ashtanga yoga

Ashtanga is a breath-centered, healing method of yoga. The heartbeat of the practice is the synchronization of breath and movement called vinyasa. Each breath literally leads each movement. This yoga method follows a set sequence of postures starting with the Primary Series. Through conscious breathing (breath), purposeful movement (posture/bandha), and concentration (drishti), the practice gradually creates steadiness in body and mind.

  • Opening Chant
    vande gurunam charanaravinde sandarsita svatmasukhava bodhe nihsreyase jangalikayamane samsara halahala mohasantyai abahu purusakaram sankhacakrasi dharinam sahasra sirasam svetam pranamami patanjalim om

  • Closing Chant
    om svasthi praja bhyaha pari pala yantam nya yena margena mahim mahishaha go brahmanebhyaha shubamastu nityam lokah samastah sukhino bhavantu shanti shanti shantihi
The Primary Series, or Yoga Chikitsa, means yoga therapy. This set sequence of postures purifies and aligns the body while calming the mind. Each asana prepares for the following. The more one becomes familiar with the series, the more practice becomes a moving meditation.

Vinyasa is the synchronization of breath and movement. Each breath literally leads each movement. The continuity of breath-syncronized movements build internal heat that detoxifies the body and calms the mind.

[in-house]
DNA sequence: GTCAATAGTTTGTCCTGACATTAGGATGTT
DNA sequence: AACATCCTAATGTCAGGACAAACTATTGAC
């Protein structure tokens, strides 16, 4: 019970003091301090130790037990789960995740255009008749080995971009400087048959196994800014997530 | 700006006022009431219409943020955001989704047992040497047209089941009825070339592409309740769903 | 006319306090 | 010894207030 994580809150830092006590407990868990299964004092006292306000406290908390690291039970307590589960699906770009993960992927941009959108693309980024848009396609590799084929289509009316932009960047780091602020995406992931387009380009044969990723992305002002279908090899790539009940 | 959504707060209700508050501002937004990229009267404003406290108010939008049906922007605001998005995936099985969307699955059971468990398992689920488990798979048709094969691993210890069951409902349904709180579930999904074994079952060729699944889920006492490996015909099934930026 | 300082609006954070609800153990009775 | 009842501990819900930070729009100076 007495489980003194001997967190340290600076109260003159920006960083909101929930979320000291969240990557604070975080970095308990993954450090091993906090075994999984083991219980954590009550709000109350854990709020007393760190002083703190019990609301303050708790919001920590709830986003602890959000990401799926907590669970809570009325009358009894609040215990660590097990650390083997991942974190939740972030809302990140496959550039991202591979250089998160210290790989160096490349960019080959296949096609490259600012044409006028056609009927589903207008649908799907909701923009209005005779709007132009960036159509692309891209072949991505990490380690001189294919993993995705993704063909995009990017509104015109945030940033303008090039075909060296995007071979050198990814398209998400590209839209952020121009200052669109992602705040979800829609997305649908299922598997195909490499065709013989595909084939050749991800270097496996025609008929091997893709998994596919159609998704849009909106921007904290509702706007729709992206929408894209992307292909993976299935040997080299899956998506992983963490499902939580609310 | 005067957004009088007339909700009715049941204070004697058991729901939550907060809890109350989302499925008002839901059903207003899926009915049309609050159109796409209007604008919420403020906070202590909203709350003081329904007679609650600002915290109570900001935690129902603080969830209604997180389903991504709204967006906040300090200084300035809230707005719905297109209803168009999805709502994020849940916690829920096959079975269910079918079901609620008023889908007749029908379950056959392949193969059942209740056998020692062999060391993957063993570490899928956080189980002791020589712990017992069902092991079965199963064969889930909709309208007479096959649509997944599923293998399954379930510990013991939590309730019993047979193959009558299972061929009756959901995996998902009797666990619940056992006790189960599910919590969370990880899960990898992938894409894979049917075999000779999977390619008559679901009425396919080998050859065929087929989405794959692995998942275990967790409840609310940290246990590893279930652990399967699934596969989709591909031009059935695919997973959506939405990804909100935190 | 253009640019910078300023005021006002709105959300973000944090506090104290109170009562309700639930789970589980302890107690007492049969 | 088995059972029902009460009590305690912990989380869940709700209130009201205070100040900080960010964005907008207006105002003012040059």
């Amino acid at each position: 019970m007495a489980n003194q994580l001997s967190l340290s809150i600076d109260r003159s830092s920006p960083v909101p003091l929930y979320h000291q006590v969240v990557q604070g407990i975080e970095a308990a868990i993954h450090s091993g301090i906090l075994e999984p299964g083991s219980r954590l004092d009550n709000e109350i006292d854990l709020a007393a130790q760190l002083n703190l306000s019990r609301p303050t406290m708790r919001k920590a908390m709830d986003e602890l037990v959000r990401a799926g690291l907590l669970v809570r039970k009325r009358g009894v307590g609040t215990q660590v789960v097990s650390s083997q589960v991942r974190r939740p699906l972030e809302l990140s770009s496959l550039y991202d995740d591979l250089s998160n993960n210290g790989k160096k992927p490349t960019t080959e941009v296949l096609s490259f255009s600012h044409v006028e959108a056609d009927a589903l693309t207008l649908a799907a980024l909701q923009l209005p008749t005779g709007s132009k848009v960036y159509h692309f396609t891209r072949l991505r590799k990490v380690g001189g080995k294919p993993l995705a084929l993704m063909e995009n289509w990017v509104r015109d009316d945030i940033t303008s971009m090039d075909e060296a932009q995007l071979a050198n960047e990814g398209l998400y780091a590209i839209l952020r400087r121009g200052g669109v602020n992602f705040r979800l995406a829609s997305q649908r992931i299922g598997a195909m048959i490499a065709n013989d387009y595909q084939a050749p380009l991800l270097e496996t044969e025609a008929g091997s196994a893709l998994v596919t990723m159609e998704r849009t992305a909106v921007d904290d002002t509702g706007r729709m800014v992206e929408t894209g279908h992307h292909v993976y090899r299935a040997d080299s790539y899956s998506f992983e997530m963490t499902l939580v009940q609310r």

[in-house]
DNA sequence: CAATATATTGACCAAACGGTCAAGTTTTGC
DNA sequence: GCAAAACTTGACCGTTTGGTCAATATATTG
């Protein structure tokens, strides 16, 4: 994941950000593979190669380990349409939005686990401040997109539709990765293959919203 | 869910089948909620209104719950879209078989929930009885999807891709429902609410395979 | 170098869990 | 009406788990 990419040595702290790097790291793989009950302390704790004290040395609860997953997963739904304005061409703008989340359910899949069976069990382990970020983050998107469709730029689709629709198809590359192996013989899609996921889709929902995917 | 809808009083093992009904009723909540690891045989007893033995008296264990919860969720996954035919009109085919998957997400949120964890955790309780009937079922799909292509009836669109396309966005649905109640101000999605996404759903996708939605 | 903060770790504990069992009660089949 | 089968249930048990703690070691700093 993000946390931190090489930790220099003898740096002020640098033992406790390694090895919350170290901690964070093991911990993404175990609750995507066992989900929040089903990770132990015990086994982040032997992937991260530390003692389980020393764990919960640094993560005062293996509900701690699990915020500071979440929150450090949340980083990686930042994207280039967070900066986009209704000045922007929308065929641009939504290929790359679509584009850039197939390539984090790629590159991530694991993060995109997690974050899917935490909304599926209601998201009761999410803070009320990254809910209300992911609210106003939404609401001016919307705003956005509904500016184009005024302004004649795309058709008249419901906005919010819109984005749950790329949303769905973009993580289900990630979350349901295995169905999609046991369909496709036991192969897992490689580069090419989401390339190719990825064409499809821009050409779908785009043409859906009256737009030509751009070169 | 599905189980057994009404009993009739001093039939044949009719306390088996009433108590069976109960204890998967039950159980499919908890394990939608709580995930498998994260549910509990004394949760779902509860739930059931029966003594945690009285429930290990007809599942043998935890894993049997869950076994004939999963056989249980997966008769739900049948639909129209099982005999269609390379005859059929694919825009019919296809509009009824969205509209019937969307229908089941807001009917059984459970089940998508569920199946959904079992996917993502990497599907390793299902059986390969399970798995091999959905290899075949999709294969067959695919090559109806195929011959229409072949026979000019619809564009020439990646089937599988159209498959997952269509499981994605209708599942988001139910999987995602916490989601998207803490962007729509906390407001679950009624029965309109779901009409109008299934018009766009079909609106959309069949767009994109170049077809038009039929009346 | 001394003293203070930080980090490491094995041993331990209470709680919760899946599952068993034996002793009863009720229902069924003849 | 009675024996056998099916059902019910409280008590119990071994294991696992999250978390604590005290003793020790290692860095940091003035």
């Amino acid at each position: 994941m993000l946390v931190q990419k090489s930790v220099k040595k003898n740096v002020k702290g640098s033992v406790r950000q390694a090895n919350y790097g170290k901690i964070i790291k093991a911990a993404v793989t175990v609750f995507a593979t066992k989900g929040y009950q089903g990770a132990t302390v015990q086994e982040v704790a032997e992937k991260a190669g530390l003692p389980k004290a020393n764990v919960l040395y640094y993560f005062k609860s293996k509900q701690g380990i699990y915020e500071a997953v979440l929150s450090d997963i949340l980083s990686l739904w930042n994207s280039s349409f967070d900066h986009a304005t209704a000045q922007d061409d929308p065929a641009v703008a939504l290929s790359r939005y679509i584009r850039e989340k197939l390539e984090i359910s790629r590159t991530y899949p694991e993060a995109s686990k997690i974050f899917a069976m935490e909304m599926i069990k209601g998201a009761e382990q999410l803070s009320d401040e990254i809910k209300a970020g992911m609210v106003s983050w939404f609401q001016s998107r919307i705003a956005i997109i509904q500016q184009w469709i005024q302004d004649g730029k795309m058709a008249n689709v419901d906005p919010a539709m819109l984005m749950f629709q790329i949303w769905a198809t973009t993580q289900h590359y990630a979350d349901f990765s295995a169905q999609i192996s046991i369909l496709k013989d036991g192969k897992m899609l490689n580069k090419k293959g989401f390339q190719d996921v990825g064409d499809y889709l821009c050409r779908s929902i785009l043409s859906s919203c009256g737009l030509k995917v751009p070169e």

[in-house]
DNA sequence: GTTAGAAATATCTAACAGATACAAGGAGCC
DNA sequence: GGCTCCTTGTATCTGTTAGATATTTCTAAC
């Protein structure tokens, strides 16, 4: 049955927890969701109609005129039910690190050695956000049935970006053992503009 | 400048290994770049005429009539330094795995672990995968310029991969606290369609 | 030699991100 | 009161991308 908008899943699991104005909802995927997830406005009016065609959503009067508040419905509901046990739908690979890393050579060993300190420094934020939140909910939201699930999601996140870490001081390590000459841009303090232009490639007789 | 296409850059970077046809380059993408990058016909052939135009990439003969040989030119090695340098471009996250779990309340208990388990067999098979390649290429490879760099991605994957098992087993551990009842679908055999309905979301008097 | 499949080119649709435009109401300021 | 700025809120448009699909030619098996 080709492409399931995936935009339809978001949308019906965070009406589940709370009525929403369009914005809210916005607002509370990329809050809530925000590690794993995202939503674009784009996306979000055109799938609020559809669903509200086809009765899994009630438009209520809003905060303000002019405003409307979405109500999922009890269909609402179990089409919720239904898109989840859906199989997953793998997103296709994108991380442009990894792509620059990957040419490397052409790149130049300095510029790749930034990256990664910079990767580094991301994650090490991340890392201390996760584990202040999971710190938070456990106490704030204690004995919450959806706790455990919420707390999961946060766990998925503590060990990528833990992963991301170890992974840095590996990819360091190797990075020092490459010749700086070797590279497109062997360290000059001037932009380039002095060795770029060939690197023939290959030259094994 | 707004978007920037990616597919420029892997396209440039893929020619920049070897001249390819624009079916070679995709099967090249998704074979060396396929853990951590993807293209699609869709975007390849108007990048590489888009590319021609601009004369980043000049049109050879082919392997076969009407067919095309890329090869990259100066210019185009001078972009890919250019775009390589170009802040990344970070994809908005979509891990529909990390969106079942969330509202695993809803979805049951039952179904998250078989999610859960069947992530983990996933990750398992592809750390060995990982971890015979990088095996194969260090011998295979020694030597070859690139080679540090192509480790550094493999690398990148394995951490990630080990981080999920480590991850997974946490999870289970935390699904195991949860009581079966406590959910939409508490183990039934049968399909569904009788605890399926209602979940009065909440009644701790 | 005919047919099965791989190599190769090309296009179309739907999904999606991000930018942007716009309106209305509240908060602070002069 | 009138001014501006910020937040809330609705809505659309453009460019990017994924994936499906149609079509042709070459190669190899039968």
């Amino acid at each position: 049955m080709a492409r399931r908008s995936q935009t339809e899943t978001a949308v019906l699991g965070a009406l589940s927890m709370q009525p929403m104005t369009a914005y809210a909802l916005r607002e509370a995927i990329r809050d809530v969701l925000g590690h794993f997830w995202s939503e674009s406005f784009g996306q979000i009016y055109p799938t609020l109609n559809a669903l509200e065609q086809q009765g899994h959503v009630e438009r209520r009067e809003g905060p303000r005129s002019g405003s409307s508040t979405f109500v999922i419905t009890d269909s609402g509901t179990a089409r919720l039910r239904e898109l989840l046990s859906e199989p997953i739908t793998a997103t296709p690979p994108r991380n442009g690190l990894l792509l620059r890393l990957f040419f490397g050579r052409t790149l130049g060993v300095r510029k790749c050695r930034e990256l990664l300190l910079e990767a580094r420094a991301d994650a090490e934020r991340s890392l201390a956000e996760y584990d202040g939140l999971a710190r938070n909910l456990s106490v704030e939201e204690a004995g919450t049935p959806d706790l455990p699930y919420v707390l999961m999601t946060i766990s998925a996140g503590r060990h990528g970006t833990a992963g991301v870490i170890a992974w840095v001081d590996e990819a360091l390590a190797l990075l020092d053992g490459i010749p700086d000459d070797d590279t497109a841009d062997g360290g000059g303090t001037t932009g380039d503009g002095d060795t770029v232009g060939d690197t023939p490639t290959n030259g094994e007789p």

Breath is key. Inhales and exhales should be even, steady and of equal length. Breathe in and out of the nose, creating a gentle hissing sound in the base of the throat. Smooth, deep breathing helps rid our bodies of toxins and calm the nervous system.

Asana means posture. All asanas are connected to each other and prepare for the next in series. One should practice mindfully and go at their own pace gradually building strength, stability and health. Aim for quality, not quantity. A relaxed, easy attitude is key in this process.

Dristhi is the gazing point; the place you rest your eyes when practicing. There are nine places of dristhi in the asana practice. Keeping the eyes still helps focus the mind and improve concentration. This creates greater awareness and presence that can carry over into daily life.

Bandha literally means "to close" or "seal". Bandhas are energy locks used simultaneously with the breath to direct energy in practice. This is achieved primarily through mula bandha (root lock, or lifting of the pelvic floor) and uddhiyana bandha (lower abdominal lock). Engaging bandhas throughout practice seals in energy and gives lightness and strength to the body.

Tristhana refers to three places of action, or awareness, during yoga practice: posture, breathing and gazing point. These should be observed and performed simultaneously. In doing so, purification takes place on three levels: the body, nervous system and mind.

Ashtanga literally means eight limbs (ashta=eight, anga=limb). Ashtanga Yoga is a path of eight limbs, or steps. These are described in Patanjali's Yoga Sutras as: yama (restraints), niyama (observances), asana (postures), pranayama (breath control), pratyahara (sense withdrawal), dharana (concentration), dhyana (meditation), and samadhi (deep realization).

To take a closer look at the eight limbs, including more on the yamas and niyamas, read on.

References: Astanga Yoga Anusthana, R. Sharath Jois.


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the eight limbs